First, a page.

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I held the Hallmark card in front of me, opening and closing it to take in the black and white photo of the young dancing girl in the short lace dress. The text inside was a loopy script meant to convey fun and lightheartedness. I had been feeling a bit down lately and my friend Jake cared enough to send the very best.

Twirling.

I was enthralled by the notion. I couldn’t remember the last time I twirled. Probably when I was nine or ten and playing in the backyard of my childhood home. Who had time to twirl as an adult? Between work, kids, bills, the dog and every other conceivable priority, when was there time to just go out in the backyard and twirl?

What would the neighbor’s think? Would they think I had finally lost my lid? Would they remain silent until someone arrived home, then conspiratorially pull him aside and confide I had been twirling in the back yard and maybe needed a vacation? Would a daughter die of like absolute and like total embarrassment? Would a son dare to look up for two seconds from his XBox games to even notice?

I looked down at the dog, seated patiently at my feet. In his mind everything was edible and he assumed my card was a tasty Bonz treat I would accidentally drop to the floor where he could slurp it up in one gulp. Now the dog, he often twirled. He didn’t worry who saw him. Round and round he’d chasing his tail and we’d laugh at his silliness.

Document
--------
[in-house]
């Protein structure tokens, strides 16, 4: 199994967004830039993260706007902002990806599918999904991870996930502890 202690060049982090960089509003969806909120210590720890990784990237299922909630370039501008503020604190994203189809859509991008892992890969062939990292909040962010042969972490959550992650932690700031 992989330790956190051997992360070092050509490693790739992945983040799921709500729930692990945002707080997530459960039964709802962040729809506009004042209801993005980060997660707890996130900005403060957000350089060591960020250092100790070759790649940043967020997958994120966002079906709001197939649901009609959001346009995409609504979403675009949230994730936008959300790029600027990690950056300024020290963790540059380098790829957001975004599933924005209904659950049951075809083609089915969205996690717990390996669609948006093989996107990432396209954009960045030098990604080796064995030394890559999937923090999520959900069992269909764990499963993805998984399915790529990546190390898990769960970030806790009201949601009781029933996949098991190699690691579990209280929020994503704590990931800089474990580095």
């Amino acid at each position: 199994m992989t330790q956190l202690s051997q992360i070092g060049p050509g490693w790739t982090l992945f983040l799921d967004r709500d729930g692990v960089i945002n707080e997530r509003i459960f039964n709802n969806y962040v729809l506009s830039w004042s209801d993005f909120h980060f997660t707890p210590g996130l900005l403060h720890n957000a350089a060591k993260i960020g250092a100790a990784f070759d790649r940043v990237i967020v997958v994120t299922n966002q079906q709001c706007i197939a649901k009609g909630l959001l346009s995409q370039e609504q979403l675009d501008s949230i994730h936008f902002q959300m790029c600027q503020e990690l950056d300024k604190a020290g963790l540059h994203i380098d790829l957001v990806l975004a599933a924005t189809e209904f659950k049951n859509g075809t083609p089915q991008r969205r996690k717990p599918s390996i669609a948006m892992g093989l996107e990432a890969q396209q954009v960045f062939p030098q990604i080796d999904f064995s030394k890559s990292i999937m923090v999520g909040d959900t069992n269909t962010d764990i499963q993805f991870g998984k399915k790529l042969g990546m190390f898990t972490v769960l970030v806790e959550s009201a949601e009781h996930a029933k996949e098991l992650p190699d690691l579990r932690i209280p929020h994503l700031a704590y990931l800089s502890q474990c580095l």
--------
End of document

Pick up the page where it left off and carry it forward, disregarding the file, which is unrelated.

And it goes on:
Obviously twirling made people laugh, so why didn’t we do it more? When did all those things we loved as children become taboo or too unimportant to us as adults? Playing hide and go seek and experiencing the thrill of near-discovery from inside the dirty clothes hamper. Or kick-the-can and rushing to free your friends from the jail on Mrs. Higgin’s porch before the streetlights came on and you had to go home. Or lying in the grass and identifying the ice cream cone, animals or angels floating by in the clouds.

I looked outside at the bright May morning with the clear blue sky and gentle breeze pushing at the lilac bushes. I looked down at the dog. He looked up at me and then at the card, licking his chops. I told him I had to do it. His ears perked. His language consisted only of treat, walk or car. I dropped the card on the counter, kicked off my slippers and opened the sliding door.

Sometimes you just gotta twirl.